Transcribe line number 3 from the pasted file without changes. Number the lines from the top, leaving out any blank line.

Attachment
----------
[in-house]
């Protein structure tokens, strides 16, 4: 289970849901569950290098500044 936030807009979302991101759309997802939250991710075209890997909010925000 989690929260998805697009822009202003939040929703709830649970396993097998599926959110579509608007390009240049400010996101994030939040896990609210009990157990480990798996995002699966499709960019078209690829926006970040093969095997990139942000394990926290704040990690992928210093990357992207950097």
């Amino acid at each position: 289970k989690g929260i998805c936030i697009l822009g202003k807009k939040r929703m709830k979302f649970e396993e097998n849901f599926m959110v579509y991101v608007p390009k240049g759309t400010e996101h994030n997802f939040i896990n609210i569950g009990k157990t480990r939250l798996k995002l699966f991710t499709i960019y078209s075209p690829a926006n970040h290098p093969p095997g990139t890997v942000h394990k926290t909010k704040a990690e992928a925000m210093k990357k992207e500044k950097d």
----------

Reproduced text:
């Amino acid at each position: 289970k989690g929260i998805c936030i697009l822009g202003k807009k939040r929703m709830k979302f649970e396993e097998n849901f599926m959110v579509y991101v608007p390009k240049g759309t400010e996101h994030n997802f939040i896990n609210i569950g009990k157990t480990r939250l798996k995002l699966f991710t499709i960019y078209s075209p690829a926006n970040h290098p093969p095997g990139t890997v942000h394990k926290t909010k704040a990690e992928a925000m210093k990357k992207e500044k950097d």